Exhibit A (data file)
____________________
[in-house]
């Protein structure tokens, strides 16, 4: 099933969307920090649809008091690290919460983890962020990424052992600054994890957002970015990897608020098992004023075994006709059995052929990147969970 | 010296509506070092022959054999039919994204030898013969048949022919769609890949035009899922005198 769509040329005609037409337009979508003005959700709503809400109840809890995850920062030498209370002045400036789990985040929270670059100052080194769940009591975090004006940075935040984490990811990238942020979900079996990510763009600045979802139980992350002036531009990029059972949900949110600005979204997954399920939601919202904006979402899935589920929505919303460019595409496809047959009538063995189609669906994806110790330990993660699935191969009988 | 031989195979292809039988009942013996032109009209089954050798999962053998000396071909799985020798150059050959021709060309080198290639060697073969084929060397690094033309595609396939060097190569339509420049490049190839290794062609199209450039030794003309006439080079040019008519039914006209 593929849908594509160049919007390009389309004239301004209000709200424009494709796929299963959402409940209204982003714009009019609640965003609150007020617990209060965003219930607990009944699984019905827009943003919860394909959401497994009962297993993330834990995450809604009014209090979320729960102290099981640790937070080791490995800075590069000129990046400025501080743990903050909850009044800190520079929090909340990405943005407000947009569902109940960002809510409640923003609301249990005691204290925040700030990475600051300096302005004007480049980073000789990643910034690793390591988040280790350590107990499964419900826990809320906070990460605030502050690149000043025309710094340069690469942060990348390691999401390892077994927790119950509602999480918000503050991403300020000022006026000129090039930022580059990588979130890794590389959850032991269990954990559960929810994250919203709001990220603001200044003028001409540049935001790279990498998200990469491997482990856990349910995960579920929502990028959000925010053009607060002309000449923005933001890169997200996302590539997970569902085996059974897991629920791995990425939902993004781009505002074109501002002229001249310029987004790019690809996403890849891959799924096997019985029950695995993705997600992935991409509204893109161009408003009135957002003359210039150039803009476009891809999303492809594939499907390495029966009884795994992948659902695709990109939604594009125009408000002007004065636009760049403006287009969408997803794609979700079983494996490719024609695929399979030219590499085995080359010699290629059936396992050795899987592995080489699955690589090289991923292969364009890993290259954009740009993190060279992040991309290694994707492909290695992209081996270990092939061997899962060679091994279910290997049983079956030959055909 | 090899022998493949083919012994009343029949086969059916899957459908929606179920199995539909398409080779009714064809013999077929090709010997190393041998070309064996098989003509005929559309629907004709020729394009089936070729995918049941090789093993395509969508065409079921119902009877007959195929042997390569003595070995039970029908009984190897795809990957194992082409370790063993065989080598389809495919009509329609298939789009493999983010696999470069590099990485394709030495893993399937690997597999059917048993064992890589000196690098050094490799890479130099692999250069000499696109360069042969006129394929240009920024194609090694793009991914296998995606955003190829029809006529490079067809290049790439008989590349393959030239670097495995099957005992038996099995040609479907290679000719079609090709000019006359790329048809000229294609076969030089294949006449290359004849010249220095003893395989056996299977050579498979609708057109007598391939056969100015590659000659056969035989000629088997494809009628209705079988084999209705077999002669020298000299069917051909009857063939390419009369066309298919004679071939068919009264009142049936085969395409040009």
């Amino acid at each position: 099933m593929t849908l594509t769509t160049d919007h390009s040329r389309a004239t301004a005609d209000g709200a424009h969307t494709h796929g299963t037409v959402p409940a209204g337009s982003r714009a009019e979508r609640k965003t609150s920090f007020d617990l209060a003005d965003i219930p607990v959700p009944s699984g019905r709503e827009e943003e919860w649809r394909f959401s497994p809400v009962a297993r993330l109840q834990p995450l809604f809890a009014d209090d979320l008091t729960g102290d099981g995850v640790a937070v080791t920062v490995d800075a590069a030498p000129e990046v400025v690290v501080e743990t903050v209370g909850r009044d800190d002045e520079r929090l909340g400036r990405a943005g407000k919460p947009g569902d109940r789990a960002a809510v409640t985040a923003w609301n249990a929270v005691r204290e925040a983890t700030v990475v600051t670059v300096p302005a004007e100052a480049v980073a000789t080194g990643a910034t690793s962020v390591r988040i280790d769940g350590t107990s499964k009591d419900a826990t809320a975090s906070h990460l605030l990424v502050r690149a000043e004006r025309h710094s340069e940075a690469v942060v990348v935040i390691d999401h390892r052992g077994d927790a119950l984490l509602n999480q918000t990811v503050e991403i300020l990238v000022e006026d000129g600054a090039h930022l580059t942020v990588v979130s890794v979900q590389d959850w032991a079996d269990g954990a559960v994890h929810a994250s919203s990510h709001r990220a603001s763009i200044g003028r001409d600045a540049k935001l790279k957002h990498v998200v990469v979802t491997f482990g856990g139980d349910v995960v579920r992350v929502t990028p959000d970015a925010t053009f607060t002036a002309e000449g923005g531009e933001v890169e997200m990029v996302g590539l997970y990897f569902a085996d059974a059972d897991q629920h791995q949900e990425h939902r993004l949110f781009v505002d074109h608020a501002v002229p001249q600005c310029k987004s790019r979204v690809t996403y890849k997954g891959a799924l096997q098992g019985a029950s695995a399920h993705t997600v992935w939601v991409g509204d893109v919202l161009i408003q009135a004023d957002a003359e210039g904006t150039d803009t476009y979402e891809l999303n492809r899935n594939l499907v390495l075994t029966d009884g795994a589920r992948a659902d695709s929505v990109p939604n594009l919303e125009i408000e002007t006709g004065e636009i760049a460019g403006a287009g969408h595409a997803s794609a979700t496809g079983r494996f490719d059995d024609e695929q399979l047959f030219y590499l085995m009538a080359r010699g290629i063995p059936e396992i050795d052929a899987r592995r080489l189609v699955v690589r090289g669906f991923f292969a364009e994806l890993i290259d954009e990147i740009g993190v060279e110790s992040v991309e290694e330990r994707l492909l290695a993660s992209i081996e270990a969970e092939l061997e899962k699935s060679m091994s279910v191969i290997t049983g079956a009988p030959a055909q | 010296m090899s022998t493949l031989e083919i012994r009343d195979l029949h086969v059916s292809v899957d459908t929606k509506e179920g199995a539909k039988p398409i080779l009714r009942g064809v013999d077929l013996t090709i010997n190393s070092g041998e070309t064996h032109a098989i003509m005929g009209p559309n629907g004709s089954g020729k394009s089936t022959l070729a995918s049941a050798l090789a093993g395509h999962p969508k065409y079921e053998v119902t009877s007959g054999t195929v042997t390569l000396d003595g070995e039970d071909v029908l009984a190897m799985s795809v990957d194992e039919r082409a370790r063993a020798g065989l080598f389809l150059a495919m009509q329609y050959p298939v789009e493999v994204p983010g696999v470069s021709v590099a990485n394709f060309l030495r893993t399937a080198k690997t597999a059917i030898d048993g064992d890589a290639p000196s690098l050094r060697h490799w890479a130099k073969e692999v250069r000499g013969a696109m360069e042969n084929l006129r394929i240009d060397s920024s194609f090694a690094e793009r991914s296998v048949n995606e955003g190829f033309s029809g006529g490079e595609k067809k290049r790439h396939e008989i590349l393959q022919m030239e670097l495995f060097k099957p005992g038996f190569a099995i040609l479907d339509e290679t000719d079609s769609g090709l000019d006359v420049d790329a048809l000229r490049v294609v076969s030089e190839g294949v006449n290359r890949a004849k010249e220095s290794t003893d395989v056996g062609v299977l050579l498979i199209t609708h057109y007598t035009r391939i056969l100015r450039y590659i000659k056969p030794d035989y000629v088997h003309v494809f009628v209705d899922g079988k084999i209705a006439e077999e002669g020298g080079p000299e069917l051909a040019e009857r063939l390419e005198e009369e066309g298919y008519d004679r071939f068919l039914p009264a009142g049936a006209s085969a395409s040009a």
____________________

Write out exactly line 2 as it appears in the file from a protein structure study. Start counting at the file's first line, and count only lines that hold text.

């Protein structure tokens, strides 16, 4: 099933969307920090649809008091690290919460983890962020990424052992600054994890957002970015990897608020098992004023075994006709059995052929990147969970 | 010296509506070092022959054999039919994204030898013969048949022919769609890949035009899922005198 769509040329005609037409337009979508003005959700709503809400109840809890995850920062030498209370002045400036789990985040929270670059100052080194769940009591975090004006940075935040984490990811990238942020979900079996990510763009600045979802139980992350002036531009990029059972949900949110600005979204997954399920939601919202904006979402899935589920929505919303460019595409496809047959009538063995189609669906994806110790330990993660699935191969009988 | 031989195979292809039988009942013996032109009209089954050798999962053998000396071909799985020798150059050959021709060309080198290639060697073969084929060397690094033309595609396939060097190569339509420049490049190839290794062609199209450039030794003309006439080079040019008519039914006209 593929849908594509160049919007390009389309004239301004209000709200424009494709796929299963959402409940209204982003714009009019609640965003609150007020617990209060965003219930607990009944699984019905827009943003919860394909959401497994009962297993993330834990995450809604009014209090979320729960102290099981640790937070080791490995800075590069000129990046400025501080743990903050909850009044800190520079929090909340990405943005407000947009569902109940960002809510409640923003609301249990005691204290925040700030990475600051300096302005004007480049980073000789990643910034690793390591988040280790350590107990499964419900826990809320906070990460605030502050690149000043025309710094340069690469942060990348390691999401390892077994927790119950509602999480918000503050991403300020000022006026000129090039930022580059990588979130890794590389959850032991269990954990559960929810994250919203709001990220603001200044003028001409540049935001790279990498998200990469491997482990856990349910995960579920929502990028959000925010053009607060002309000449923005933001890169997200996302590539997970569902085996059974897991629920791995990425939902993004781009505002074109501002002229001249310029987004790019690809996403890849891959799924096997019985029950695995993705997600992935991409509204893109161009408003009135957002003359210039150039803009476009891809999303492809594939499907390495029966009884795994992948659902695709990109939604594009125009408000002007004065636009760049403006287009969408997803794609979700079983494996490719024609695929399979030219590499085995080359010699290629059936396992050795899987592995080489699955690589090289991923292969364009890993290259954009740009993190060279992040991309290694994707492909290695992209081996270990092939061997899962060679091994279910290997049983079956030959055909 | 090899022998493949083919012994009343029949086969059916899957459908929606179920199995539909398409080779009714064809013999077929090709010997190393041998070309064996098989003509005929559309629907004709020729394009089936070729995918049941090789093993395509969508065409079921119902009877007959195929042997390569003595070995039970029908009984190897795809990957194992082409370790063993065989080598389809495919009509329609298939789009493999983010696999470069590099990485394709030495893993399937690997597999059917048993064992890589000196690098050094490799890479130099692999250069000499696109360069042969006129394929240009920024194609090694793009991914296998995606955003190829029809006529490079067809290049790439008989590349393959030239670097495995099957005992038996099995040609479907290679000719079609090709000019006359790329048809000229294609076969030089294949006449290359004849010249220095003893395989056996299977050579498979609708057109007598391939056969100015590659000659056969035989000629088997494809009628209705079988084999209705077999002669020298000299069917051909009857063939390419009369066309298919004679071939068919009264009142049936085969395409040009």